I meant to write up GameCamp 5 the week after we went, but what with work and writing and venue hunting for Zombie one thing drives out another, as Barliman Butterbur would tell you.
It was different this time. For one thing, last time we felt fairly out of place as live game designers rather than video game designers; it wasn’t unpleasant, but there was a definite sense that we were in the minority. This time round lots of people were talking live experiences, and mixed sessions didn’t carry the same assumptions about the group. That’s a little fascinating – does it reflect a wider uptake in live gaming generally? Certainly seems so to me – there are lots of folks starting to do pervasive games and interesting live experiences, a burgeoning scene that seems to be moving towards LARP from other disciplines and landing somewhere in the middle. Critical vocabulary is missing here; lots of people (like us) are drawing on all sorts of theory and work in other fields and applying it to making games in the real world. That’s exciting.
The other big change was in the way people at GameCamp talked about stories in games. Last time around, Grant and I ran a session about emergent story, discussing the concept of procedurally and structurally generated narratives that emerge through player interaction with the game, but aren’t “told” by the game. This time I think every story-related session I went to invoked the difference between extrinsic and intrinsic stories, usually with an understanding of emergence. Again vocabulary is missing here; I heard the same (or similar) dichotomy expressed as extrinsic/intrinsic, imparted/created, creator/player, and even cutscene/gameplay. Perhaps that’s a reflection of the greater proportion of live gamers there – the split is much clearer when you’re playing with stories in that space, and it becomes impossible to ignore that the story you’re telling is not the same as the one players are experiencing. But I’m hopeful that it reflects a shift in thinking by video game creators too. Not every writer needs to engage with debates like the location of meaning and the nature of narrative – but if none do, the medium will stay shallow. GameCamp made my literary brain happy and my game brain excited.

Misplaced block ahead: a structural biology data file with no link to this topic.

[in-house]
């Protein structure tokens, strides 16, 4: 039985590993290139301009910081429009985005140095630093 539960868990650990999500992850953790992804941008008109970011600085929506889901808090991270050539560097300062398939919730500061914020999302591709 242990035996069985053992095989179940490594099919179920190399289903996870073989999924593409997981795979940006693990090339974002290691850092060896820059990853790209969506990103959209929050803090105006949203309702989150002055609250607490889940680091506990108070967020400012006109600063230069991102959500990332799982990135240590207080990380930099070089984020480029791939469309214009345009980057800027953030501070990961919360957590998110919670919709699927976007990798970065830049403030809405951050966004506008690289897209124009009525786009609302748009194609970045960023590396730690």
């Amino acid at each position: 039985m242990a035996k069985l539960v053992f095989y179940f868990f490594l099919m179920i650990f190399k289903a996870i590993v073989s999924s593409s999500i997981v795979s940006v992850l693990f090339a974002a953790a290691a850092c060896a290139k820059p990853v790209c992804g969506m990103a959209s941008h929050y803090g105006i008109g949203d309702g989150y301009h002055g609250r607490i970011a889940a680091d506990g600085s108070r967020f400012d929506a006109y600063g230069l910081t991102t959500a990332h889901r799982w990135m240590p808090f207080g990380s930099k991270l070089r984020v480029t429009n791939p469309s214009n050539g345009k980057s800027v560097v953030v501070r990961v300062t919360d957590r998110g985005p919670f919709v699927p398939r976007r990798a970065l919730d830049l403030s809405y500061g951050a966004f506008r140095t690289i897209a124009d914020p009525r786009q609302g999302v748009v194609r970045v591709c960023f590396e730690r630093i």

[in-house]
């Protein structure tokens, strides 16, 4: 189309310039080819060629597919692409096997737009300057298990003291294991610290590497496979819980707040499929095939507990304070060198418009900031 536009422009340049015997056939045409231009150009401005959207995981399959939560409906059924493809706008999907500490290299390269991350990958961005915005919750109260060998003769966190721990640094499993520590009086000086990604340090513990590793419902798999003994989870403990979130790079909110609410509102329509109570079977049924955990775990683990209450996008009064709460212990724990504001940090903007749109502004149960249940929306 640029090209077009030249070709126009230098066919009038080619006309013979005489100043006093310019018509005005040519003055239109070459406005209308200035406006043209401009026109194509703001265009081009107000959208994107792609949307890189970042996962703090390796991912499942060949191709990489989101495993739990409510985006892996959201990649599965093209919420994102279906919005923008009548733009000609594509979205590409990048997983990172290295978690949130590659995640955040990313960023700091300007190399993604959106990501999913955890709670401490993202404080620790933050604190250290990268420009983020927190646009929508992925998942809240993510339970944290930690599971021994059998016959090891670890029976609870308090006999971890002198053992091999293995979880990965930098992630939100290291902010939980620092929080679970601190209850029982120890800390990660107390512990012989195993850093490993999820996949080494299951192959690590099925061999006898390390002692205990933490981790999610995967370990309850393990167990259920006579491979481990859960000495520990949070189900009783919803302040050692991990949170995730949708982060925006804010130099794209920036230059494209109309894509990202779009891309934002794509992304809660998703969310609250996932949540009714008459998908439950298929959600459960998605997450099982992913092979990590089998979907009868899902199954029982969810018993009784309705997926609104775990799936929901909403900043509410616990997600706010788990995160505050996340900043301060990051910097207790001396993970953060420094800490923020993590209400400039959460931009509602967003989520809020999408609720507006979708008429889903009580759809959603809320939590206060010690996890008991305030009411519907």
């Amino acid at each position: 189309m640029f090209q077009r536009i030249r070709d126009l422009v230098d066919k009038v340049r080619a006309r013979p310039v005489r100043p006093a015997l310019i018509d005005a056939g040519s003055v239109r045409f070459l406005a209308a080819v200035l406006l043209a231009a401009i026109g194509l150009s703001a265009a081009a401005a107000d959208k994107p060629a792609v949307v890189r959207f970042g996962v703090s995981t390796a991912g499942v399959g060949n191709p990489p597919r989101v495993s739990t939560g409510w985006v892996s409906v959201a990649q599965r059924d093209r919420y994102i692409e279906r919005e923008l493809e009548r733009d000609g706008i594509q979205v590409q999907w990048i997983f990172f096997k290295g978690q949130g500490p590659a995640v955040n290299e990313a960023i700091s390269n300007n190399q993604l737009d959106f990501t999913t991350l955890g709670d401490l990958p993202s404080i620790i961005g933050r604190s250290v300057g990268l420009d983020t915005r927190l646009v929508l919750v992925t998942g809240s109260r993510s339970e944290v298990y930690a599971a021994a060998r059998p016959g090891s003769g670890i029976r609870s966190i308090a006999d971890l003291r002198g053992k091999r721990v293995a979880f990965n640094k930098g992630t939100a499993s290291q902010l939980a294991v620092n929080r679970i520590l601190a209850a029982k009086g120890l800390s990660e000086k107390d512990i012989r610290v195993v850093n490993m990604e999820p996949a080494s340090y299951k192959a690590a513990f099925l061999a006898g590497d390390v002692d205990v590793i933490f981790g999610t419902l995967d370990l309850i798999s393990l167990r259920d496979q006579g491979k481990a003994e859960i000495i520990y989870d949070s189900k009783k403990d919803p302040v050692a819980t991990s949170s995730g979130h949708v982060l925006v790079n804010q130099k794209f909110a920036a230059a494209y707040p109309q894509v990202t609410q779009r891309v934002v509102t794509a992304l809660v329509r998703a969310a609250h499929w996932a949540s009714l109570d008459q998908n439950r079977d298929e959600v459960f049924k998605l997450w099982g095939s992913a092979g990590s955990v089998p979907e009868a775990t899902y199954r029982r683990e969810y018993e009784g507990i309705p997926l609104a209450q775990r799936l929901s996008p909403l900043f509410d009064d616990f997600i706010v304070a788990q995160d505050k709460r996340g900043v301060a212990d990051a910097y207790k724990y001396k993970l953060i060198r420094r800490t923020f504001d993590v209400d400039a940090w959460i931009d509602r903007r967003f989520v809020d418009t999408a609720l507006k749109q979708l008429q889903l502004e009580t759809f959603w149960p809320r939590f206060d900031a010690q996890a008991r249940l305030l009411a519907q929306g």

Oh, and we made some games, too. Hostage was the most fun. I’ll try to write up the rules soon, assuming one thing doesn’t drive out another, again.